list—Used within <keyword> to define a list of options. Attributes: name—OPTIONAL (specifies the name of the group); default—OPTIONAL (default value for var); multiple—OPTIONAL (does var accept multiple values? Yes or No. Default is No.); and goto—OPTIONAL (point to another keyword to be enabled).

compare—Used within <keyword> to define a comparison between an operator and a variable. Attributes: name—REQUIRED (name of comparison).

option—Used within <list> to make a radio button or checkbox. Attributes: name—REQUIRED (name of keyword this is pointing to); goto—OPTIONAL (point to another keyword to be enabled, wherein the goto attribute of the <list> and <option> tags means that the specified keyword is applicable only when that list or option is selected.)

var—Used within <keyword> and <list> to define a variable. Attributes: name—REQUIRED (name of variable); wildcard—OPTIONAL (does this var support wildcards? Yes or No. Default is No.); default—OPTIONAL (default value for var.); and multiple—OPTIONAL (does var accept multiple values? Yes or No. Default is No.).

operator—Used within <compare> to define an operator for the list of operators. Attributes: keyword—REQUIRED (name of keyword this goto points to).

Text Description File

As shown in Appendix III, the tags in the text description file are concatenated versions of tags used in the XML document file. By traversing the XML document file and concatenating the tag names therein, the user interface program 114 can identify the tags used in the text description file and thereby access the text to be displayed by the Wizard. Generally, this text is in HTML (HyperText Markup Language) format, although other formats may be used as well.

The text description file is used for the following reasons:

(1) To provide enhanced output for the operator. In the XML document file, commands are often represented by mnemonics that are recognized by the CP 108, but which may or may not be completely understandable by the operator.

(2) To allow for internationalization or localization of the command syntax. The user interface program 114 may be used in multiple countries, and language support should be provided for each country. Since the XML document and XML schema files cannot be changed (since their format is dictated by the CP 108), the text description file provides a mechanism whereby the Wizard output from the user interface program 114 is understandable by the operator.

(3) To simplify the XML document file. The use of the text description file avoids the inclusion of confusing text descriptions within the XML document file.

Logic of the Preferred Embodiment

Flowcharts which illustrate the logic according to the preferred embodiment of the present invention are shown in FIGS. 2-3. Those skilled in the art will recognize that this logic is provided for illustrative purposes only and that different logic may be used to accomplish the same results.

FIG. 2 is a flowchart that illustrates the logic of encoding the XML files 112 according to the preferred embodiment of the present invention.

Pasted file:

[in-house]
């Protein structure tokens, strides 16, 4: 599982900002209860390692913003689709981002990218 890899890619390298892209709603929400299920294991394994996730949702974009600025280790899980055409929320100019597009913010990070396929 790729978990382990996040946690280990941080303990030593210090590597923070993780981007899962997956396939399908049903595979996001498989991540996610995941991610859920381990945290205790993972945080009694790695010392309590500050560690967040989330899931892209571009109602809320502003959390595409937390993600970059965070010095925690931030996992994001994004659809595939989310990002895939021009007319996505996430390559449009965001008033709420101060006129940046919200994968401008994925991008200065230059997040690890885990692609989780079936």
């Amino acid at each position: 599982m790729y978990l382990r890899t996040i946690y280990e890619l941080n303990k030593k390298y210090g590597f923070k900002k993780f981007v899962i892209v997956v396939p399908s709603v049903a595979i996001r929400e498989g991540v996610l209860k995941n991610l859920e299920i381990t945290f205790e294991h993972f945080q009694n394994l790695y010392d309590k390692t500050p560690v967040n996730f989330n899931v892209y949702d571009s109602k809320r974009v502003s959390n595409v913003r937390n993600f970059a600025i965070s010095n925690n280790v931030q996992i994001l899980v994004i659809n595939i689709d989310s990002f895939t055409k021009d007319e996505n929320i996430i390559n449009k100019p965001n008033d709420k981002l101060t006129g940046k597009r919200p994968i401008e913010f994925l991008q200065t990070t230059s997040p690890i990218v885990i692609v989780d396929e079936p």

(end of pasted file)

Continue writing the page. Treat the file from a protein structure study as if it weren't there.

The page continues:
Block 200 represents the XML schema file being defined and then stored on the server 106. Generally, this structure should not change as the command syntax changes.

Block 202 represents the XML document file being defined and then stored on the server 106. The XML document file is defined. Generally, this structure will change as the command syntax changes. The Block includes the following steps:

a. As noted above, the XML document file includes an <?xml> version identifier, an <!DOCTYPE root SYSTEM “CommandSyntax.dtd”> identifier of the XML schema file (e.g., .dtd file), and opening and closing <root> and </root> tags.

b. The resources are defined (TRAN, OLC, . . . ) with <resource> tags. For each resource, its verbs are defined (QUERY, UPDATE, . . . ) with <verb> tags. For each verb, its keywords are defined with <keyword> tags. A keyword can include either a variable (a <var> tag), a list of options (<list> and <option> tags), or a list of operators for comparison (<compare> and <operator> tags).

c. Each command is uniquely identified by a <resource> tag followed by a <verb> tag. Each keyword in the command has its own <keyword> tag, and the type of information a keyword contains can be ascertained by its children. If the keyword contains a <var>, then the operator will prompted to input a variable name.

Block 204 represents the text description file being defined and then stored on the server 106. Generally, this structure will change as the command syntax changes.

FIG. 3 is a flowchart that illustrates the logic of processing the XML files 112 according to the preferred embodiment of the present invention.

Block 300 represents the user interface program 114 receiving the XML files 112 from the server 106.

Block 302 represents the user interface program 114, using the XML schema file as a template, traversing through the tags in the XML document file to gather information from each tag.

Block 304 represents the user interface program 114 constructing a “Wizard” for the XML document file using the text description file, wherein the Wizard displays a series of steps to the operator. Each of the steps displayed by the Wizard corresponds to a <keyword> element in the XML document file. The text description file is used to define the display elements for the Wizard. In the example XML document file provided above, the Wizard would have seven steps as described further below.

Block 306 represents the user interface program 114 displaying the command as it has been built via the operator selections of the Wizard, wherein a button or other mechanism is provided for the operator to submit the command to one or more of the CP's 108.

Block 308 represents the user interface program 114 displaying any responses received from the CP's 108 for the operator.

Graphical User Interface

FIGS. 4A, 4B, 4C, 4D, 4E, 4F, and 4G illustrate the graphical user interface generated from the XML files 112 according to the preferred embodiment of the present invention. These particular “snapshots” of the graphical user interface correspond to the Wizard generated for the example XML files 112 described in the Appendices. Of course, those skilled in the art will recognize that this graphical user interface is provided for illustrative purposes only and that a different graphical user interface may be used to accomplish the same results.